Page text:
Extremely High Levels Of Nuclear Cesium Radiation Found In Japan Sewer Systems
Extremely High Levels Of Nuclear Cesium Radiation Found In Japan Sewer Systems And Over 500 Tons Of The Radioactive Sludge Has Been Shipped Off To Be Use In Producing Cement.
Extremely high levels of radioactive sewage have been detected in Japan sewer systems according to reports from JiJi press, NHK and other Japanese news agencies.
The high levels of radioactivity are believed to be caused by the rain collecting radioactive substances from the ground during runoff and then carrying the contaminates into the sewer system. Complicating the matter further is the levels of radiation in the sewage concentrates to even higher levels once the raw sewage is processed into sludge at local processing factilities.
Raw sewage measured at one local processing facility contained 26,400 becquerels of radioactive cesium per kilogram. While this is an extremely high level of radiation once processed into sludge the level of radioactive cesium was measured to contain 334,000 becquerels of cesium per kilogram.
The post-processed sewage sludge from this particular plant is sent to a local cement company where it is used produce cement. Japanese media is reports that since the March 11th quake over 500 tons of the sewage sludge have been shipped to the cement company.
There is no word on the levels of other radioactive contaminants at this time and Japanese officials say there are no protocols in place to handle this type of situation but will have a decision within a few days on how to deal with the problem.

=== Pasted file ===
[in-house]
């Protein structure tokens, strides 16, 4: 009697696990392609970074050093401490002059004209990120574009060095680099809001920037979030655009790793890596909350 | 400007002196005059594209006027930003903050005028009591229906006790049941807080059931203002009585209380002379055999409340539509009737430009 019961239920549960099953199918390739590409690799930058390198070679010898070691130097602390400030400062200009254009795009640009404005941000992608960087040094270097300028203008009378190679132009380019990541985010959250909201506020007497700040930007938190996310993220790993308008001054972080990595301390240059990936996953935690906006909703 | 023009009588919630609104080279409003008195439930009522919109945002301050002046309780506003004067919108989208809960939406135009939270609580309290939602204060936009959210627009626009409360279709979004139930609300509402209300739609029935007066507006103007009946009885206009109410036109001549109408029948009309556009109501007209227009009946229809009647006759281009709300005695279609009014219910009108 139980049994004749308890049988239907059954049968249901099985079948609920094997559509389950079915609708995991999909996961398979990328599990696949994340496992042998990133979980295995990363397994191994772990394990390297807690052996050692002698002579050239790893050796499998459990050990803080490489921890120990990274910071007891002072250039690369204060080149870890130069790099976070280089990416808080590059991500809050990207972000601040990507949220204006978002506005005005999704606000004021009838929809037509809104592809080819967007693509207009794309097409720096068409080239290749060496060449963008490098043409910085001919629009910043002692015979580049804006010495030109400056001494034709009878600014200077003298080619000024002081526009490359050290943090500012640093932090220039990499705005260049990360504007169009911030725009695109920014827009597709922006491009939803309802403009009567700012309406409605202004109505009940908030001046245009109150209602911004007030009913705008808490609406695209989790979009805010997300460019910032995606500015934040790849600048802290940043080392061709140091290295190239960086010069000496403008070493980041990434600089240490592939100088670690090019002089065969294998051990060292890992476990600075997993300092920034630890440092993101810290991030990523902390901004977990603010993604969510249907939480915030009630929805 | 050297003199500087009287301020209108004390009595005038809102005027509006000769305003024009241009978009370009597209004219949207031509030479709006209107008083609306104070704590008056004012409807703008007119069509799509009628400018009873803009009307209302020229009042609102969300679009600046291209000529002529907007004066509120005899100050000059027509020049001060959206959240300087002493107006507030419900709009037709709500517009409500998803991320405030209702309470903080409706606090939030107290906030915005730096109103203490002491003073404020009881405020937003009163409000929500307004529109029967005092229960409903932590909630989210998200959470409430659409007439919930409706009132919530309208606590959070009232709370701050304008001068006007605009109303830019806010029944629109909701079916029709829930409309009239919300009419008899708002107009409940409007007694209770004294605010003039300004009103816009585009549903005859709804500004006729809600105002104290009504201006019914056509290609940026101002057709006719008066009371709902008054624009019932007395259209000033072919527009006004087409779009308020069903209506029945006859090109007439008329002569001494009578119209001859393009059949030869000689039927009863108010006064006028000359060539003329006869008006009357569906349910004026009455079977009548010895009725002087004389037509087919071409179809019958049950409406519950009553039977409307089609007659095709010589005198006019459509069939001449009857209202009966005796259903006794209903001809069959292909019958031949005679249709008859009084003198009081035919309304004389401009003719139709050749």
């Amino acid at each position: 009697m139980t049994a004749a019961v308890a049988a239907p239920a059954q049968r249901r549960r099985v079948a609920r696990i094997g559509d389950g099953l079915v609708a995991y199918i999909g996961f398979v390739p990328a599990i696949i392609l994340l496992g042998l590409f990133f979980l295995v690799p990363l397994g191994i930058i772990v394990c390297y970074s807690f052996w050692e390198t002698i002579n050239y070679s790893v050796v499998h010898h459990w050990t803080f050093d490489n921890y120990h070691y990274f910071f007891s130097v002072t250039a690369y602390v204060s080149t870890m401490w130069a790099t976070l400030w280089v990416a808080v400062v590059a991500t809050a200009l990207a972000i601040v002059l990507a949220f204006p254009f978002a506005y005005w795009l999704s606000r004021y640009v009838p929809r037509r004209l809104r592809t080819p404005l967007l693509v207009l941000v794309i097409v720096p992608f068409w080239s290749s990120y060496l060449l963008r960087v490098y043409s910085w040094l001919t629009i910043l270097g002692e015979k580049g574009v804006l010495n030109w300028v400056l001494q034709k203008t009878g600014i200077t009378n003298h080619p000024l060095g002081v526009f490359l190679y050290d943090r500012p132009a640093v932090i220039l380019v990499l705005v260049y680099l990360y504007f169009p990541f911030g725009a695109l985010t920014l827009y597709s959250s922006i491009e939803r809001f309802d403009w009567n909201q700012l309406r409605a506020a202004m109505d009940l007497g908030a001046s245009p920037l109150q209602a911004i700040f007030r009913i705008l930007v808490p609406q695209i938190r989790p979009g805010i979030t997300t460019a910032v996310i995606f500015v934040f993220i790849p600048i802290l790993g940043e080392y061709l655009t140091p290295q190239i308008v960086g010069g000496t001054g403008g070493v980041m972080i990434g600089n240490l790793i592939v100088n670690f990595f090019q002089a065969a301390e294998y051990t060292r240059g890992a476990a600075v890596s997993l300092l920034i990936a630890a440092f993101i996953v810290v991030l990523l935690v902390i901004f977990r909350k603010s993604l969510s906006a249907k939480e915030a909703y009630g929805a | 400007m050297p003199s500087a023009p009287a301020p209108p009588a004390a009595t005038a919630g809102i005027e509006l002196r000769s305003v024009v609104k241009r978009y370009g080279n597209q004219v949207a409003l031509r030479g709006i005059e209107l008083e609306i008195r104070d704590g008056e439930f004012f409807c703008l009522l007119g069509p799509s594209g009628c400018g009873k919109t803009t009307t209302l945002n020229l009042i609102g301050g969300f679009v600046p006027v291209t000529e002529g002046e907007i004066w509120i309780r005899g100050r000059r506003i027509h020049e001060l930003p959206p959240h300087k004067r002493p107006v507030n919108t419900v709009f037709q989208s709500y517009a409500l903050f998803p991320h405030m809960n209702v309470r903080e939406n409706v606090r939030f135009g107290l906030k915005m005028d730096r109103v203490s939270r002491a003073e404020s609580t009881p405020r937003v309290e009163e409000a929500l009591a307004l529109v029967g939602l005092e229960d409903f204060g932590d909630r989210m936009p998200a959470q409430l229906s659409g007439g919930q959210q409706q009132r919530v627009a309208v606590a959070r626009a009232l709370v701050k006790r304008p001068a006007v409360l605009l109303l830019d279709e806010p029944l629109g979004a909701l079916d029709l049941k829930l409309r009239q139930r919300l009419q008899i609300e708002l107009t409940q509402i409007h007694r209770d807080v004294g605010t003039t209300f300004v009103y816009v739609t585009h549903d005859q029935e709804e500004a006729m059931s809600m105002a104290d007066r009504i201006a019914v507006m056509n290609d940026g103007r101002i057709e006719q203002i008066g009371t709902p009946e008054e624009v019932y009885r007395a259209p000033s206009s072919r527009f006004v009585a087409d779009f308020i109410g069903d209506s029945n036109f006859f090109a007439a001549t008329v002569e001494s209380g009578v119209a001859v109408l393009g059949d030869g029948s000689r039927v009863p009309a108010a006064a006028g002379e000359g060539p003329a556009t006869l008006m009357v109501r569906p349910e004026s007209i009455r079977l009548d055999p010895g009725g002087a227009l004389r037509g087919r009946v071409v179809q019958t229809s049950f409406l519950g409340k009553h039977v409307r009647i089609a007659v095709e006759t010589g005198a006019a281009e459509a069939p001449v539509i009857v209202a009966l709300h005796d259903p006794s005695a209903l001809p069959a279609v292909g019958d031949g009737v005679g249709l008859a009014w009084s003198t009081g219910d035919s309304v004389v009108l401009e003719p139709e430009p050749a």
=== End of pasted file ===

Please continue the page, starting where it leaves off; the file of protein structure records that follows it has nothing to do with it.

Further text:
High-Level Radiation Detected in Fukushima Sewage Sludge
Fukushima, May 1 (Jiji Press)–High levels of radioactive cesium have been found in sewage sludge in Fukushima Prefecture, northeastern Japan, the prefectural government said Sunday.
The sludge at a treatment center in Koriyama had 26,400 becquerels of radioactive cesium per kilogram. Slag made by reducing the volume of sewage sludge had 334,000 becquerels per kilogram.
Massive amounts of radioactive substances released by the crippled Fukushima No. 1 nuclear power plant may have flowed into sewage when rain fell, prefectural officials said.
Source: JiJI Press
The article goes on to report that the treatment center where the radioactive sewage has been detected processes 80 tons of sludge per day and approximately 10 tons of sludge daily are transported to a cement company located outside of the Fukushima prefecture where it is recycled and use in cement production. The cement company has received approximately 500 tons of the radioactive sludge since the March 11th earthquake although it is unconfirmed whether or not the cement company has actually used any of the sludge shipped since the disaster.
NHK further reports:
Cesium found in sludge
Relatively high levels of radioactive cesium have been detected in the sludge from a waste water treatment plant in Koriyama City, Fukushima Prefecture.
The prefectural government is tracking some of the sludge that has been shipped out of the prefecture to be used in making cement.
The prefecture’s investigation found that the sludge contained 26,400 becquerels of radioactive cesium per kilogram.
The solidified slag made from it contained 334,000 becquerels per kilogram, which is 1,300 times the level before the accident at the Fukushima Daiichi nuclear power plant.
The prefecture says rain likely washed radioactive substances from the surface of the ground into the sewer, and they became concentrated through processing.
The sludge from the facility is transported out of the prefecture and used to produce cement.
The prefectural government will suspend the recycling and track the sludge that has been shipped since the accident to determine how it has been used.
NHK adds the incident will be reported the Nuclear Safety Agency and various government organizations will work together to find ways to safely store and process the radioactive sewage until a solution is found. The Japanese government added there is no precedent for this but they will soon make a decision as to what to do with the radioactive sewage.